What is a Quantum Dot TV?

Updated 16/07/2021

If you are familiar with the latest TV technologies, you have likely come across acronyms like QLED TVs, OLEDs, and even QD-OLEDs. The main takeaway for consumers is that these innovative displays offer the best picture quality ever realized on-screen, with deep blacks, optimal viewing angles, and pristine colors. But what are quantum dot TVs and what differentiates them from other display technologies? More specifically, what is a quantum dot TV?

Quantum Dot TVs: Innovative LED LCDs

A quantum dot TV is essentially a new type of LED-backlit LCD TV with dramatically enhanced color. In a conventional LCD TV, there is an LED backlight–or occasionally two banks of LEDs at the edge of the screen.

When these LEDs are activated, their light is aimed through a polarized filter using a light-guide plate. Photons are selectively obstructed by the liquid crystals, which is how an image is produced on-screen. Color filter films convert the single wavelength backlight to generate three basic colours (RGB) for the LCD display. Quantum dot TVs perform a very similar process, but they use semiconducting nanocrystals to enhance the picture–particularly with respect to color reproduction.

What are Quantum Dots?

Quantum dots are semiconducting nanostructures that are so minute they have different optical and electrical properties than larger particles. These nanostructures confine the motion of valence band holes, conduction band electrons, or excitons in all three spatial directions. So what does this mean in practice?

Quantum dots absorb light of a range of wavelengths and emit light of a different, defined wavelength depending on their size or composition. The wavelength of the emitted light can subsequently be altered precisely by changing the size, shape, or material of the quantum dot. It is this property that makes quantum dots useful in display devices, such as televisions.

How do Quantum Dot TVs Work?

Quantum dots have been integrated into displays using a range of different approaches, including edge-lit optics and film deposition. Future iterations are likely to include quantum dot color filters (QDCFs) and, eventually, direct-view quantum dots.

Currently, most quantum dot TVs are of the film-type where a film of red and green quantum dots is integrated into the screen architecture with a blue light at the back providing illumination. Conventional LCDs aim to generate highly saturated colors from pure white light, which is inefficient as it relies on color blocking where as much as 66% of light generated by a backlight is wasted.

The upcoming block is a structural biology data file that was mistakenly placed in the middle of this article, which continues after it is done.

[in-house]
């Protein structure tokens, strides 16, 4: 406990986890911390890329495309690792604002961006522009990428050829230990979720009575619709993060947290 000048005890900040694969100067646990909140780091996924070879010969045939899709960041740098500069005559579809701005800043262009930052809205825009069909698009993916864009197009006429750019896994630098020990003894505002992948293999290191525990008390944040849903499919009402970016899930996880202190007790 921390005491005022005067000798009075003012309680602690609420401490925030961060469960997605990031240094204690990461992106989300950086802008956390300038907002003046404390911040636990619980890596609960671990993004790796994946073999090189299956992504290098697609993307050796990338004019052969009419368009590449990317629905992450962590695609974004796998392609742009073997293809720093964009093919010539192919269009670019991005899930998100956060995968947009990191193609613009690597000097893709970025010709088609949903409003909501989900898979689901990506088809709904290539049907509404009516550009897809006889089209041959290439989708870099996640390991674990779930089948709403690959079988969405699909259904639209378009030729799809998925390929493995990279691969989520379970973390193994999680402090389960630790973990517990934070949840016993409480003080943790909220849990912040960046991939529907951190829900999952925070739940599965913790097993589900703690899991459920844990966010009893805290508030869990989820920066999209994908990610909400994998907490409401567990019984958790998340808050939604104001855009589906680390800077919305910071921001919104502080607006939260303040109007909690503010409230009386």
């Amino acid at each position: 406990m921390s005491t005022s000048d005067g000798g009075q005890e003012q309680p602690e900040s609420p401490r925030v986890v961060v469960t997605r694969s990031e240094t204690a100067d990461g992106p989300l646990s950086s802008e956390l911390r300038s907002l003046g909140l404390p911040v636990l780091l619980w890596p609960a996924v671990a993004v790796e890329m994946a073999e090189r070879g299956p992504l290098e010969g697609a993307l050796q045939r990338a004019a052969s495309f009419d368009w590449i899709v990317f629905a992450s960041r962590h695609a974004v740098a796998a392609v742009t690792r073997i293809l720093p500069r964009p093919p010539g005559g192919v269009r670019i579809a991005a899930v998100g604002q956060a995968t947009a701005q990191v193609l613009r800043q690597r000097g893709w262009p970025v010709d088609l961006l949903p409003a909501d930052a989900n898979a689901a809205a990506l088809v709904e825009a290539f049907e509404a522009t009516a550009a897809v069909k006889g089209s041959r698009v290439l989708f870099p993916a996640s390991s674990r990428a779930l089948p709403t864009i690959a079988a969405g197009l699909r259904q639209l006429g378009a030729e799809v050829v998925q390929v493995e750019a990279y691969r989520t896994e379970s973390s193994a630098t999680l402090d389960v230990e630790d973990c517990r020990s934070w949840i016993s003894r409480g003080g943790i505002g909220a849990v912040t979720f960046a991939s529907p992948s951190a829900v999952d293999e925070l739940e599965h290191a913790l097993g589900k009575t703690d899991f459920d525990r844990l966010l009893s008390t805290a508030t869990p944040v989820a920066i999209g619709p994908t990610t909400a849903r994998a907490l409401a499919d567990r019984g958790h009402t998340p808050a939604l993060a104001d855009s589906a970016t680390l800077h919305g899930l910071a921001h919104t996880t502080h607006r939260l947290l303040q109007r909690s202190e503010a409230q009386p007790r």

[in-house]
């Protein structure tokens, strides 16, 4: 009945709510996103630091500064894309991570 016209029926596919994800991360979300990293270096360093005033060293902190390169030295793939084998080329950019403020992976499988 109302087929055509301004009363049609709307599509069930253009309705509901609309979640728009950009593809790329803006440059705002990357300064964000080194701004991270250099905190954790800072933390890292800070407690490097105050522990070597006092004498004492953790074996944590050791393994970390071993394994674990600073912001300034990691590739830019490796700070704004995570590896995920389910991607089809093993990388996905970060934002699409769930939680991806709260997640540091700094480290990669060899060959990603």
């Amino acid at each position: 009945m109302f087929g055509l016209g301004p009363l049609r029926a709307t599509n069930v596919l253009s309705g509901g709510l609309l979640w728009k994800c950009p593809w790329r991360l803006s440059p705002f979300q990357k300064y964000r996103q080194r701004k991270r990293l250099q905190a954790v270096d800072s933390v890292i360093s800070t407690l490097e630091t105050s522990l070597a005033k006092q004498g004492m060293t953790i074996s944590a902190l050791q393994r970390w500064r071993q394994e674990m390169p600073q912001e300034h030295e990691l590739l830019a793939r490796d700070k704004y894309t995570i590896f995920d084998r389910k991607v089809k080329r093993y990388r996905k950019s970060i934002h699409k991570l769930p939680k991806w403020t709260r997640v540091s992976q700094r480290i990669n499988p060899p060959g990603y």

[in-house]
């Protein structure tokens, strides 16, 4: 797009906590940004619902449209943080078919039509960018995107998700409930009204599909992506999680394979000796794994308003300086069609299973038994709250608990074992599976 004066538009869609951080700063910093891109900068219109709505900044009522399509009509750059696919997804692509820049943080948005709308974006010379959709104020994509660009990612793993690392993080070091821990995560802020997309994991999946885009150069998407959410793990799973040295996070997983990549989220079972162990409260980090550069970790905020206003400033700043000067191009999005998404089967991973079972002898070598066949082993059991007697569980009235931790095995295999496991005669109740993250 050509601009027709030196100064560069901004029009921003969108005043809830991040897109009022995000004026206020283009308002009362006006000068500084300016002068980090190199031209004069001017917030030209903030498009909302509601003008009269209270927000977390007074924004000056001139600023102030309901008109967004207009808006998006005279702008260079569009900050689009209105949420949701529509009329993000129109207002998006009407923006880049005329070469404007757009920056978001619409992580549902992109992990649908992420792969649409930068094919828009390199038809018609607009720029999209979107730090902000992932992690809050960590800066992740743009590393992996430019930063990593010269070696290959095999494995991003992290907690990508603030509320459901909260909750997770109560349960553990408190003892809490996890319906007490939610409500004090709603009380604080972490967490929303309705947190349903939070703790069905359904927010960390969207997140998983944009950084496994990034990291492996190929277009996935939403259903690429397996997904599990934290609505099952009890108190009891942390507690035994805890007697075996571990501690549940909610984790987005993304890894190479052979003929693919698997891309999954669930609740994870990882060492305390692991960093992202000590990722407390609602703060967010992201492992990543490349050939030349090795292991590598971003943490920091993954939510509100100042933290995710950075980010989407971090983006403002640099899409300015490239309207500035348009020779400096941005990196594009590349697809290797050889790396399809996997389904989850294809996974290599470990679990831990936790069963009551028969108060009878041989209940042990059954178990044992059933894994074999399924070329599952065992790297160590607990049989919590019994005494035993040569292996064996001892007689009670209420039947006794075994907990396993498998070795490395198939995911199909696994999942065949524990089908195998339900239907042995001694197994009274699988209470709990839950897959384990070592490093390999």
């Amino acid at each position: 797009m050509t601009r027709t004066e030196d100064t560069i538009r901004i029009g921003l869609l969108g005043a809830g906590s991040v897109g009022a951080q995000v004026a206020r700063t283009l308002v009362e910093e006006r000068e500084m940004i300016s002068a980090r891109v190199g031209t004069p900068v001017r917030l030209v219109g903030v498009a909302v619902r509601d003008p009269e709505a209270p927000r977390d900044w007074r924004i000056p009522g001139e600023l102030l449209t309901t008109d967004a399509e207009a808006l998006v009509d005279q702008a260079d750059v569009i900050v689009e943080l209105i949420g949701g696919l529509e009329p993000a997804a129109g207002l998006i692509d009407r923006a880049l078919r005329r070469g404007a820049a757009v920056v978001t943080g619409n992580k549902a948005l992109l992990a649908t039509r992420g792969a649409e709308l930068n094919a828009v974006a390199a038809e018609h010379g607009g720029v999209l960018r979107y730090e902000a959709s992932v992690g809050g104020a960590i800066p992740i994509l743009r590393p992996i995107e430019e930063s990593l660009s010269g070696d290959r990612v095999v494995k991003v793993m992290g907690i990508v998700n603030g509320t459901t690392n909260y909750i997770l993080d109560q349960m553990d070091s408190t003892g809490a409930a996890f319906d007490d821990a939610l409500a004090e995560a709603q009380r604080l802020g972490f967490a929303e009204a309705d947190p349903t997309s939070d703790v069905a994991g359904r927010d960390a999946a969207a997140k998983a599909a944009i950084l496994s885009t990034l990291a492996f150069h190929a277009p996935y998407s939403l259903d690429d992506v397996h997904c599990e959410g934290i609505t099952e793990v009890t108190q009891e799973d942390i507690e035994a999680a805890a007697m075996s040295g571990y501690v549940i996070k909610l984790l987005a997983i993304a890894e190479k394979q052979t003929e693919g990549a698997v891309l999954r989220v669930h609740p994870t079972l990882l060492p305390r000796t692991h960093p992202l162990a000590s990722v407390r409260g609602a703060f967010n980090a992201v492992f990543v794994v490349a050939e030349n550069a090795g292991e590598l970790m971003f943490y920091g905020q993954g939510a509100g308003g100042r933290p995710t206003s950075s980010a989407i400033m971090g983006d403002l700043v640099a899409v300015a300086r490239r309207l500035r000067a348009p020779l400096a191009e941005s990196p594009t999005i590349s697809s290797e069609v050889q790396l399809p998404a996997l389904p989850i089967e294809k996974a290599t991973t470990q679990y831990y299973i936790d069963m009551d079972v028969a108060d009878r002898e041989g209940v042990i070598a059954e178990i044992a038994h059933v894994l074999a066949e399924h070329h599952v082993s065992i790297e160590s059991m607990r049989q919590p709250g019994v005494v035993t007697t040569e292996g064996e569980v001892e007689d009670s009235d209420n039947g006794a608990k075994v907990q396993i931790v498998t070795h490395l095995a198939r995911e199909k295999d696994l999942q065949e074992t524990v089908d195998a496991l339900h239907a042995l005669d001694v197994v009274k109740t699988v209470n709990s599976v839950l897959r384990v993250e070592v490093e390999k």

Example of the architecture of red, green and blue pixels using QD color conversion layers. The concept can be used in OLED or LCD displays.

As quantum dots are photoluminescent, they are more effective than white light sources as they produce monochromatic light naturally, yielding more saturated colors at a fraction of the energy cost. This is coupled with their inherently good quantum yields.

Are Quantum Dot TVs Worth it?

QLED TVs are available on the market today, usually at a premium price point. So, are quantum dot TVs worth the cost?

Unbeaten Saturation

There are many benefits of using quantum dots for television displays. We previously mentioned the enhanced colors that quantum dots produce, and this can be ensured by fine-tuning them to ensure the exact light required is emitted. This enables precise colors and whiter whites. Quantum dots also provide LCD TVs with higher color saturation, making colors seem more pure.

Wider Color Gamut

Televisions using quantum dot technology have a wider color gamut, which is advantageous for 4K televisions that can process a lot more color information than other televisions. In fact, quantum dots have been earmarked as a gateway technology to the Rec.2020 color space, which is effectively a measure of the chromaticities that can be reproduced by a given display technology. Although OLEDs offer unprecedented black levels, quantum dot TVs can reach peak brightness levels of up to 2,000 nits, yielding extremely vivid pictures.

Enabling Next-Gen Content

Most premium displays, like Samsung QLED TVs, are marketed as having a wide color gamut (WCG), which is a prerequisite for 4K resolution. As content increasingly pushes towards 8K resolution, the need for technology with greater coverage is only increasing. Currently, no technology can match quantum dots for coverage of the current next-gen color space (DCI-P3).

Cost Competitive

The main choice for consumers considering a new TV today is whether to go for a QLED system or an organic light-emitting diode (OLED) TV. Quantum dot TVs are considerably cheaper than OLEDs, which are considered superior quality over traditional LCDs for their ultra-thin configurations and perfect black levels.  Additionally, quantum dot TVs have increased quality over LCDs, and the affordable price allows them to be accessible to the masses. Additionally, quantum dot-enhanced LED TVs typically offer longer display lifetimes than OLEDs.

Perovskite Quantum Dots

Perovskite Quantum Dots

Looking for Information about Quantum Dot TVs?

Avantama is a world leader in the development and manufacture of nanomaterials for electronic applications. We have championed novel quantum dot materials based on proprietary metal halide perovskites, which not only boast the best performance on the market, but also offer future-proof regulatory compliance from an RoHS perspective.

Our manufacturing process is highly efficient and provides new and exciting opportunities for the development of wide color-gamut LCD TVs. Our range of products could make a considerable difference in the dynamics between LCD and quantum dot TVs.